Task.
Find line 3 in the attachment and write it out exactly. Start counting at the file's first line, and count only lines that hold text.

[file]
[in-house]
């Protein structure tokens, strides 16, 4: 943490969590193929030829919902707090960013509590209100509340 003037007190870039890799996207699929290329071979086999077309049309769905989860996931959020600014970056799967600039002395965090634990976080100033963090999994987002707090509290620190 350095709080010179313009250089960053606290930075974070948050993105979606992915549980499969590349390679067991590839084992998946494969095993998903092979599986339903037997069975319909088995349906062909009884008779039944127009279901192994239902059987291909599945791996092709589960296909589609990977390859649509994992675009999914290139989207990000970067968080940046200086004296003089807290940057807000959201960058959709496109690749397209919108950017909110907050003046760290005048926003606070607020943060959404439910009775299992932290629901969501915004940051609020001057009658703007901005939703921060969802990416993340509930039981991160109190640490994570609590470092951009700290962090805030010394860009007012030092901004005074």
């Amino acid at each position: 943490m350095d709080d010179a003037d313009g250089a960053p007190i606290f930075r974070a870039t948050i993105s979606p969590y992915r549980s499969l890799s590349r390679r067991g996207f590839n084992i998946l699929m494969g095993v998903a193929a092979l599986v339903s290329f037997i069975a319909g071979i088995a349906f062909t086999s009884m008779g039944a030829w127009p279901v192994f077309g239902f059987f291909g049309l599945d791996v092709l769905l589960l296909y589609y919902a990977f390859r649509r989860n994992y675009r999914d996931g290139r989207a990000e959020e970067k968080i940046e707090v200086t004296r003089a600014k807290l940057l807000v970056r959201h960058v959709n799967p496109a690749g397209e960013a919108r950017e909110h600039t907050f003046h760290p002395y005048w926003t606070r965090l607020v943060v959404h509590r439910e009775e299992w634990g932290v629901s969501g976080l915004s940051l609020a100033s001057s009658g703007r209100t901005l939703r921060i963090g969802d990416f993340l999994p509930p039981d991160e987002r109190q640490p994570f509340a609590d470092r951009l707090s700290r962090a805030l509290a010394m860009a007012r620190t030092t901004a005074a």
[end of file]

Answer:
């Amino acid at each position: 943490m350095d709080d010179a003037d313009g250089a960053p007190i606290f930075r974070a870039t948050i993105s979606p969590y992915r549980s499969l890799s590349r390679r067991g996207f590839n084992i998946l699929m494969g095993v998903a193929a092979l599986v339903s290329f037997i069975a319909g071979i088995a349906f062909t086999s009884m008779g039944a030829w127009p279901v192994f077309g239902f059987f291909g049309l599945d791996v092709l769905l589960l296909y589609y919902a990977f390859r649509r989860n994992y675009r999914d996931g290139r989207a990000e959020e970067k968080i940046e707090v200086t004296r003089a600014k807290l940057l807000v970056r959201h960058v959709n799967p496109a690749g397209e960013a919108r950017e909110h600039t907050f003046h760290p002395y005048w926003t606070r965090l607020v943060v959404h509590r439910e009775e299992w634990g932290v629901s969501g976080l915004s940051l609020a100033s001057s009658g703007r209100t901005l939703r921060i963090g969802d990416f993340l999994p509930p039981d991160e987002r109190q640490p994570f509340a609590d470092r951009l707090s700290r962090a805030l509290a010394m860009a007012r620190t030092t901004a005074a």